Indeed, most self-driving cars on the road are easy to spot because of the clunky-looking LIDAR systems perched atop the roof. Even without that visual cue, their sticker would be easy to spot at a dealership, as well: many automotive LIDAR today costs more than twice the average selling price of cars.
A big part of the problem is that most LIDAR systems were designed for autopilot systems in airplanes, and for experimental projects. The systems must be re-architected for the needs of the automobile industry.
Enter Analog Garage Innovations in LIDAR
This is just the sort of problem that the Analog Garage was designed to tackle. Analog Devices established the corporate incubator program to give entrepreneurs from inside and outside the company the help to explore new technologies, applications and business models for sensor-to-cloud systems.
Analog Devices’ LIDAR effort began with an idea from an inside innovator. The team has been hard at work for several years developing sensor-to-cloud LIDAR systems for the automotive market. The goal was simple: make LIDAR systems so that they are good enough to sense and detect objects when cameras and RADAR can’t – but compact and inexpensive enough to make them practical for commercial automobiles. We currently have working prototypes and working on ways to further enhance performance and reduce size.
Analog Devices recently acquired Vescent Photonics, a company that had developed a solid-state laser-beam steering technology. This acquisition will help Analog Devices shrink the size and cost of LIDAR systems by eliminating bulky mechanical steering while improving performance and reliability.
Analog Devices has pioneered solutions for automotive airbag, stability, and rollover systems for more than 20 years since the company introduced the first-ever commercial MEMS motion sensors. Accordingly, ADI MEMS sensors are found in one-quarter of vehicle airbag systems today. A 15-year history in 24GHz and 77GHz Automotive Radar has led to ADI technology in half of Automotive Radar modules in recent development. As well, Analog Devices has key technologies that make it uniquely qualified to develop and manufacture difficult-to-make LIDAR components in high volume.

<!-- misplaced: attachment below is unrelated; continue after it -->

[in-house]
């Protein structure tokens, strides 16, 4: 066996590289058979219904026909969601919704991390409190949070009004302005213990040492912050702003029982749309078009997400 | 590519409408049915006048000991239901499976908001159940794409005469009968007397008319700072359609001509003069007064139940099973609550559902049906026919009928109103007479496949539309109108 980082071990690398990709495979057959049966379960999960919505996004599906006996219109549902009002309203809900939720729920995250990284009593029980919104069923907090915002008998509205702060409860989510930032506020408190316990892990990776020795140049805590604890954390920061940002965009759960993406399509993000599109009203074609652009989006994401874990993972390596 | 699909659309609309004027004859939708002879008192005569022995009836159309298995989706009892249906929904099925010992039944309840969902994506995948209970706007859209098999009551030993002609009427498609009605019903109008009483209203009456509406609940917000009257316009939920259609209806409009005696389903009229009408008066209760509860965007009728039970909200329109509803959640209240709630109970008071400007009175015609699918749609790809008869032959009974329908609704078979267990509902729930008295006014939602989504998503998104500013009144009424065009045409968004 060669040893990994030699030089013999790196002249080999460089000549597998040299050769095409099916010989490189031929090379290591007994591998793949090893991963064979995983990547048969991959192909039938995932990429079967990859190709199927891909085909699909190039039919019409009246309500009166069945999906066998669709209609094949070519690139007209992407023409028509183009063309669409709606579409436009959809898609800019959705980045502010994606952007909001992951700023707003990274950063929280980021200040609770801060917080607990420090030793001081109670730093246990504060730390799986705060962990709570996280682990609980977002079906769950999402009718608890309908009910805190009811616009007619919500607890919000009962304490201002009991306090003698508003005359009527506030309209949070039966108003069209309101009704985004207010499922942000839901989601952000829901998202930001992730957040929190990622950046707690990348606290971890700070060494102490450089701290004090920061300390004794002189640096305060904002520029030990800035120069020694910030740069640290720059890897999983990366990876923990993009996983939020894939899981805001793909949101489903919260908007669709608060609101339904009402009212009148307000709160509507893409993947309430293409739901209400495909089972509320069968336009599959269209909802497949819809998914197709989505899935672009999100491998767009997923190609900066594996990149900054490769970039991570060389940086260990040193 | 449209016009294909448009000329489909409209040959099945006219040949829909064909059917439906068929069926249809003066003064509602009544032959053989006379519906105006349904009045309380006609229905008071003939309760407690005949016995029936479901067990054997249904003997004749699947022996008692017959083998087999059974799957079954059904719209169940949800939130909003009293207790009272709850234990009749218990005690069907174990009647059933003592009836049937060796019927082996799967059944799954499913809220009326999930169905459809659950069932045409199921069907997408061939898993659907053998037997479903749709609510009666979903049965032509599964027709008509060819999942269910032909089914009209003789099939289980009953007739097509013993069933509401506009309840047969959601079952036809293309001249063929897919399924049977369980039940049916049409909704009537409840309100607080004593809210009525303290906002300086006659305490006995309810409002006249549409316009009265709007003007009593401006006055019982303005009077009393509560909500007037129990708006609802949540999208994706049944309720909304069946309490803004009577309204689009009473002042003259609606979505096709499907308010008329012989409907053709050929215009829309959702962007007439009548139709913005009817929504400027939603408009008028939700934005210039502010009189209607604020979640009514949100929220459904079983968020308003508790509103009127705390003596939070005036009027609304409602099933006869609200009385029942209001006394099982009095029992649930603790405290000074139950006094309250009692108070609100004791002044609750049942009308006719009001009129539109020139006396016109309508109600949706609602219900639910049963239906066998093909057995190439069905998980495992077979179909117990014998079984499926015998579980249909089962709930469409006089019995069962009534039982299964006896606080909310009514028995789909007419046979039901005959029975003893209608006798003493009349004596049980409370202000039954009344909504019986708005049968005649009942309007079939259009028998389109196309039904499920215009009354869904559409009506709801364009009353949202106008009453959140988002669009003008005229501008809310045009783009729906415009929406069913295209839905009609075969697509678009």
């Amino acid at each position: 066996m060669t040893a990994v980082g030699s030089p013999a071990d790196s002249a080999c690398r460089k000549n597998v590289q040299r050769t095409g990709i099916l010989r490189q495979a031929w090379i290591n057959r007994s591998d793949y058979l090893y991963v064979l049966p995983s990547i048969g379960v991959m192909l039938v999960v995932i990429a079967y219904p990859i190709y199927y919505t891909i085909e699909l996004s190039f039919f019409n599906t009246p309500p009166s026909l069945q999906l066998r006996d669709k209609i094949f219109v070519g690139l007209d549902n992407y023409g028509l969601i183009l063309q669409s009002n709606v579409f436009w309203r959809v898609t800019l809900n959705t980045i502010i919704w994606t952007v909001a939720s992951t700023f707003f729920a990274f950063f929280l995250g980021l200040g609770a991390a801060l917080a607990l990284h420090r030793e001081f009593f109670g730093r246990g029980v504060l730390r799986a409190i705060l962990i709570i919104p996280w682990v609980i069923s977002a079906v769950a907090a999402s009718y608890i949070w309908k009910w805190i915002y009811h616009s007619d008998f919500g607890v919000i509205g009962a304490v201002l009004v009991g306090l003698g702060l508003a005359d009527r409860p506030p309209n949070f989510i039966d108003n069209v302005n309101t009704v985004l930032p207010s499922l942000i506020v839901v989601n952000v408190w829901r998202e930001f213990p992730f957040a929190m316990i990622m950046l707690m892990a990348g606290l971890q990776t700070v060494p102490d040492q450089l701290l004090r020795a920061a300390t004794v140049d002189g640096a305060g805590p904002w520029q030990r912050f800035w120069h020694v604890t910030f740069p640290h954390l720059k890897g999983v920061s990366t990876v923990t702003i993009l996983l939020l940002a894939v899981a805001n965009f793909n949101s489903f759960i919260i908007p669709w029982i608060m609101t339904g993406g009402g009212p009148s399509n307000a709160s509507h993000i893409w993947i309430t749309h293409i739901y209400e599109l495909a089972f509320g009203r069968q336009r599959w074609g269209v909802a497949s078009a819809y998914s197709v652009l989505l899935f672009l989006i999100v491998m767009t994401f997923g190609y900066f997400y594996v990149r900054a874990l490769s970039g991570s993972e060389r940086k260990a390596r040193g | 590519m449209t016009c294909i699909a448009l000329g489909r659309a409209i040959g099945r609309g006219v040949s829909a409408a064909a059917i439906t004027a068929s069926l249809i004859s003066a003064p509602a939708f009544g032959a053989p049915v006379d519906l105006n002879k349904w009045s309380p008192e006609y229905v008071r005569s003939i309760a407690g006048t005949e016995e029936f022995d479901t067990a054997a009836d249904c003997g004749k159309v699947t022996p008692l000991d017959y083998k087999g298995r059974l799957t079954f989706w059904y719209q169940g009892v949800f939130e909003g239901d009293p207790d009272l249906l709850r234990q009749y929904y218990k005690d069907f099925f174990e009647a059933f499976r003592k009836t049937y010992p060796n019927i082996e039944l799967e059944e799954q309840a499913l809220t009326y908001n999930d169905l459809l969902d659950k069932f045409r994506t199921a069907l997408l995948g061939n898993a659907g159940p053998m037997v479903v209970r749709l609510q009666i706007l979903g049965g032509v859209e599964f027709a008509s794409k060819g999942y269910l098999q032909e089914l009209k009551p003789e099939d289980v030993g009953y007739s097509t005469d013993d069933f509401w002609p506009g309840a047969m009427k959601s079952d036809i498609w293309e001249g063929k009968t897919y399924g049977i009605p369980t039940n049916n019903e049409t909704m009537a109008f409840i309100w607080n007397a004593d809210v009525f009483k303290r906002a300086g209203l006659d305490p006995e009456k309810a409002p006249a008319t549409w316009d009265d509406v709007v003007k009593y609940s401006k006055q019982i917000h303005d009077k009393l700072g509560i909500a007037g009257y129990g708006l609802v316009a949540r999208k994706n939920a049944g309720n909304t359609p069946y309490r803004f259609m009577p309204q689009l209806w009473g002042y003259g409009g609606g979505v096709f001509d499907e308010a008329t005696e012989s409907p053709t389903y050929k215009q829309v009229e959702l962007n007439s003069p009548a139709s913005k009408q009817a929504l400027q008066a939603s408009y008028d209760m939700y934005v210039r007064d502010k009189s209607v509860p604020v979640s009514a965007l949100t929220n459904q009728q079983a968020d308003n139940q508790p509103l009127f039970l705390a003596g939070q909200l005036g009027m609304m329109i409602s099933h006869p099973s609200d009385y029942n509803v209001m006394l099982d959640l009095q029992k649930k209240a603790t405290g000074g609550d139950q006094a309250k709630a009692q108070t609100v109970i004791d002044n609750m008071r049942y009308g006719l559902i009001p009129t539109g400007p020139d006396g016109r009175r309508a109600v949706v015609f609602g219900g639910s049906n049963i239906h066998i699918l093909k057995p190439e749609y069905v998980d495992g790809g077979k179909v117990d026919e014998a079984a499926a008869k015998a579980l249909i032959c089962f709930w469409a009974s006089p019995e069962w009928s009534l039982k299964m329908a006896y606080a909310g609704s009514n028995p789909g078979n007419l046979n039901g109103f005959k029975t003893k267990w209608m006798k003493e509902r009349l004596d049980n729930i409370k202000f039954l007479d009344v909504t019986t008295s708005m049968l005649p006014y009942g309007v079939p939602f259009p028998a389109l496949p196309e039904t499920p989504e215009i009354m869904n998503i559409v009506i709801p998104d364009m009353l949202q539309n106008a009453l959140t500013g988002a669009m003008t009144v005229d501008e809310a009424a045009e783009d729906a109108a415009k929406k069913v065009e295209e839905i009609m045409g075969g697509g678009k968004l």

LIDAR is a key pillar of Analog Devices’ Drive360 autonomous driving solutions. Safe, autonomous driving relies on technologies which continuously provide redundant and reliable information. Drive360 LIDAR, RADAR and Inertial MEMS will work harmoniously and form a 360-degree safety shield around the car which provides multiple data points for vehicle positioning and object recognition. In this way, autonomous vehicles will drastically reduce traffic accidents in all cases and weather scenarios.
Analog Devices is the world leader in high-speed amplifiers and data acquisition – a key technology required for LIDAR in addition to digital signal processing vital to piecing the torrent of data produced by the LIDAR system into an intelligible 3d view of the world around the car. Exactly the space where Analog Devices has been innovating for more than 50 years.